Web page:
The Art of Science
Katerina Molina and Oakley Grioli
The Art of Science is a new collaboration between the Science and Art departments. Students who demonstrate an affinity towards each of these Key Learning Areas are invited to utilise their artistic interests to represent aspects of Science in a different and interesting manner. The current photos, displayed below, were themselves a collaboration between two such students. Katerina Molina and Oakley Grioli, both keen photographers were provided with the following brief: Use photography to raise the profile of the Animal Room at Concord High to the greater school community. The end result; an outstanding success. Please enjoy, the work of Katerina and Oakley.
Spiny leaf insect (Extatosoma tiaratum)
The spiny leaf insect looks a little more scary than it actually is. In fact, it is totally harmless. Its fearsome appearance is the result of 'mimicry', taking on the physical appearance of other organisms to scare off possible predators. Other interesting facts include the females ability to produce identical offspring without males- parthenogenesis.
The final product was created by converting the image into black and white, leaving the leaf insect and its reflection in the eye in colour. This format was chosen to highlight the unique features of the insect. The contrast in colours creates a dramatic feel within the photo.
Red-eyed tree frog (Litoria chlori)
Red Chibi our red-eyed tree frog is a medium sized frog approximately 60mm long. Disk-like suckers on the toes provide exceptional grip, meaning he is often found stuck to the roof or walls of the glass enclosure. He is a male, identified by his call, a series of long moans followed by a soft trill. The red-eyed tree frog lives in rainforests and adjacent habitats along the east coast of Queensland and NSW.
The background of the photo was first inverted; the process in which colour are turned to negative colours (opposite). The frog itself was not inverted, but was made lighter and more vibrant to stand out against the inverted background.
Stimson's Python (Antaresia stimsoni)
Cedric our in house Stimson Python is a regular guess in Science classes and popular with students who are given the opportunity to feed him once a week.
Stimson's Pythons are Australia's smallest species of python growing to a maximum of 1.4m long. It is found from the arid interior of Australia, ranging from Central and South Western Queensland to Broome in Western Australia. As a desert species, Stimson's Pythons spend most of their time deep in rock crevices or in burrows emerging at night to feed on small lizards and mammals. Their small size and docile nature make them fantastic pets.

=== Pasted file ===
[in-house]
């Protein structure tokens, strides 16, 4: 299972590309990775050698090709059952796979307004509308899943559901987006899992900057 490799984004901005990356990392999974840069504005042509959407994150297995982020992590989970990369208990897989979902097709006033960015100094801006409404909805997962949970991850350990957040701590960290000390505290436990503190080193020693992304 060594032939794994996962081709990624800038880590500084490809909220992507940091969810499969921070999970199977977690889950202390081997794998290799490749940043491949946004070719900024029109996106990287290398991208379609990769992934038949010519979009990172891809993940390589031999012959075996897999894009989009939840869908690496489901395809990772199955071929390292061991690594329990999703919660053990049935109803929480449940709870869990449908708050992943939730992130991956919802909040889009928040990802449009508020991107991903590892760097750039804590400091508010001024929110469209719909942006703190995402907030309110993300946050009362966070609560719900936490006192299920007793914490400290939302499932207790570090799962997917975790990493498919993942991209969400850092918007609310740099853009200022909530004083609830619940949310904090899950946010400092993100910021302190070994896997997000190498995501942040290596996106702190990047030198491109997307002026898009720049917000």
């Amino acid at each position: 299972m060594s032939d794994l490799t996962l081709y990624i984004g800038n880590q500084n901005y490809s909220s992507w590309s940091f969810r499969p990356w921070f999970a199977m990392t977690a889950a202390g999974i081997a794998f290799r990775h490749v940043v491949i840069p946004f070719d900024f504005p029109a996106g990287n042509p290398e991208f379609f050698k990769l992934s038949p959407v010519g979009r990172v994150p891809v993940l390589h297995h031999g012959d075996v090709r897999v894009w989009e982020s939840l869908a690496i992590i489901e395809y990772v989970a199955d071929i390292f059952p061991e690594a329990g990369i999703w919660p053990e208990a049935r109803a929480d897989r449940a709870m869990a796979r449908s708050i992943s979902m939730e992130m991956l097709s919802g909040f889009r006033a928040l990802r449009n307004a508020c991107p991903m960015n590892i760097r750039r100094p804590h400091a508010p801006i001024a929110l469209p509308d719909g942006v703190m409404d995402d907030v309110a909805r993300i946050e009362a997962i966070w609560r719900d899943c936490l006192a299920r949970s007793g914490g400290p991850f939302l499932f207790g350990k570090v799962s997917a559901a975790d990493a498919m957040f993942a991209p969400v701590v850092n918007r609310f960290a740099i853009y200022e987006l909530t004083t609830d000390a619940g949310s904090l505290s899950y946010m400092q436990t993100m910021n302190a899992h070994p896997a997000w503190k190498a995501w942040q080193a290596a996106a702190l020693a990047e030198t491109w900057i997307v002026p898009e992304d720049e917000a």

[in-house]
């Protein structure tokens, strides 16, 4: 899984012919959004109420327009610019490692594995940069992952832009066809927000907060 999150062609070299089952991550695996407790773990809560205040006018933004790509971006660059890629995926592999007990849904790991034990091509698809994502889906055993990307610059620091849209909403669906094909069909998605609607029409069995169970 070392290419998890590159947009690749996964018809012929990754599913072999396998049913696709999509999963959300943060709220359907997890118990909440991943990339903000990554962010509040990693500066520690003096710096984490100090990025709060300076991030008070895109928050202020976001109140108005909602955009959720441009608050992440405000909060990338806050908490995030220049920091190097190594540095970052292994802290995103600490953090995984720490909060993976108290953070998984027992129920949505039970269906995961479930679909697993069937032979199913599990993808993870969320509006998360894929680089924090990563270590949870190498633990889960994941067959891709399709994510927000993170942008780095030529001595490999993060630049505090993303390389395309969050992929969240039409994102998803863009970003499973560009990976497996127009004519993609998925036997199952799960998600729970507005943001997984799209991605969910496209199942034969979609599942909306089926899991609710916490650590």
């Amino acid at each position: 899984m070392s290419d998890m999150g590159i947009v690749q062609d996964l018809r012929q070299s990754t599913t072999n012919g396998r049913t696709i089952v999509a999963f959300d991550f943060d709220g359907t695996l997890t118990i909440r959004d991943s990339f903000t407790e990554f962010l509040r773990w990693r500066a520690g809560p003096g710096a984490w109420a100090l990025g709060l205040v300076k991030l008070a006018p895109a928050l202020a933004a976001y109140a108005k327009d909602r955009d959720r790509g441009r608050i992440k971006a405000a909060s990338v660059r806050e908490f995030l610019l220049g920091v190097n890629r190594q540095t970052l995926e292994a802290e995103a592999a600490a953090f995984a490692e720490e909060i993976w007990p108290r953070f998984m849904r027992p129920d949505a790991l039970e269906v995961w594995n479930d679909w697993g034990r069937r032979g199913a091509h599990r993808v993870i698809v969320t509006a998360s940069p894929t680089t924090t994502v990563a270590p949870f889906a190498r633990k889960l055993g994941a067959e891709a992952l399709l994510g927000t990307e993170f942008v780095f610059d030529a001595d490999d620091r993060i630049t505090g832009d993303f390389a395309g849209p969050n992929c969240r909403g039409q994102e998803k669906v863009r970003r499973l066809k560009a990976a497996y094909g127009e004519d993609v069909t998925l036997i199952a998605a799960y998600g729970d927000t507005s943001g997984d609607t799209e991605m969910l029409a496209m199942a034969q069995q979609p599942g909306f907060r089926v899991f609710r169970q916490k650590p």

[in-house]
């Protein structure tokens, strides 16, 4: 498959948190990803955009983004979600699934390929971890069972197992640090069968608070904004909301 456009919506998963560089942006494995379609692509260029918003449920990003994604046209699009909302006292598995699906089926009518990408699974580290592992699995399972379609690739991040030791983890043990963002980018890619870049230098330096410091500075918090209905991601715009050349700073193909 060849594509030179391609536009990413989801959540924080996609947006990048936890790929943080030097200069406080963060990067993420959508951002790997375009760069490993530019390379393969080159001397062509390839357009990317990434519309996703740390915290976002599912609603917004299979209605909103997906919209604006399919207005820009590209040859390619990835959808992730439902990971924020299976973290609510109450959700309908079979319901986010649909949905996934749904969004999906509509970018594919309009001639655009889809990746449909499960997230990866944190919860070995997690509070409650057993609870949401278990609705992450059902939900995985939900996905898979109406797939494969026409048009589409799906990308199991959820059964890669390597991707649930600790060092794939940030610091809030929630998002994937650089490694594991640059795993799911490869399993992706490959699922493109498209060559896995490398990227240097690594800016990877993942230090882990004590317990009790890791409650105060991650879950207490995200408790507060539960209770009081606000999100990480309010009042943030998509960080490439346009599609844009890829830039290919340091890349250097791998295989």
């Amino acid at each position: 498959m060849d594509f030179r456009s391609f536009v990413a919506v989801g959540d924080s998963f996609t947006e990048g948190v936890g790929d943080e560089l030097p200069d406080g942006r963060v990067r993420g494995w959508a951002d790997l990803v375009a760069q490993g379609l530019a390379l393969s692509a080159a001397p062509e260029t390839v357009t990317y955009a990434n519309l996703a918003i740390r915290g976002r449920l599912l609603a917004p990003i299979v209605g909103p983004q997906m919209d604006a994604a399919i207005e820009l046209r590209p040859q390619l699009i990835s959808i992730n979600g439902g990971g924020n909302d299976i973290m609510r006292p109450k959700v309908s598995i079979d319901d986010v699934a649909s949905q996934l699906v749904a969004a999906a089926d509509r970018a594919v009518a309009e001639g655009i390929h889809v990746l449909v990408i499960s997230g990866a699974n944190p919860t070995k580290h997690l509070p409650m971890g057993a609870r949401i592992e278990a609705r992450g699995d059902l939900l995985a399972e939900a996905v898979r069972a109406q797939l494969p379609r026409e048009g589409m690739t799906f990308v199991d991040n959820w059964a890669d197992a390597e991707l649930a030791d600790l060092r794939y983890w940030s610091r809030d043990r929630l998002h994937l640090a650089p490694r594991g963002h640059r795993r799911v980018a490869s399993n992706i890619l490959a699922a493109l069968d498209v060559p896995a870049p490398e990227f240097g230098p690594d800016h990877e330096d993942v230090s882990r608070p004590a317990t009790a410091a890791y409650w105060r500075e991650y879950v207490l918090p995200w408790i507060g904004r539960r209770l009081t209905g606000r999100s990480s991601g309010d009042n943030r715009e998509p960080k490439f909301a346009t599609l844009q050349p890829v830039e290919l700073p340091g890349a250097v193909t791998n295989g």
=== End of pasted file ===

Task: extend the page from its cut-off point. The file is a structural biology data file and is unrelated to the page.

This final image is a construct of two separate photos. The hand with the snake wrapped around it was cropped out and then superimposed onto a second image of a log. The textured, monochrome colour of the log in the background was intentionally blurred to ensure that Cedric was the focus of the shot, whilst still providing a natural backdrop. The image also conveys the hands on experience of the animal room.
Gillen's tree frog (Litoria gilleni)
Gillen's tree frogs are a fairly large species of tree frog, growing up to 8cm in length. The 'Troop' as they are called at Concord High are often difficult to find in their enclosure due to ability to camouflage and hide in small rock crevices. When found they are often huddled together. Their colour ranges from chocolate brown or beautiful hues of green with small white spots. Their colour seems to change depending upon the time of the year and exposure to light. In the wild they are found in the MacDonnell Ranges in central Australia
This image consist of a number of different action shots cropped together on a black background. This process is then repeated multiple times and shrunk to draw the viewers eye along the axes of the yellow tweezers. These yellow tweezers are cues to many of the animals that feeding time is approaching and the final image attempts to capture the chaos brought on by the feeding frenzy that results when the live food is released into the enclosure.
Central Bearded dragon (Pogona vitticeps)
Adult bearded dragons can reach a length of 2 feet and come in a range of colour variations. The specialized scales along both sides of the throat, neck, and head form many narrow spines which run down the side of the body to the tail. When feeling threatened, a bearded dragon will flatten its body against the ground, puff out its spiny throat, and open its jaws to make itself appear larger. It is all for show though as to the touch, they are soft and rubbery. Students are always amazed at how Stripe and Spot's threatening looks are very deceiving once they handle them.
The image below is of Stripe our female bearded dragon.
the images colour levels were changed making Stripe stand out more. It was sharpened to add texture to add to the feel of the photograph. A black fade frame was create around it to draw the views eyes to the middle.
It is intentionally simplistic and aims to draw the viewers attention to the Concord High logo and its connection with opportunities that the animal room and its inhabitants offer the students.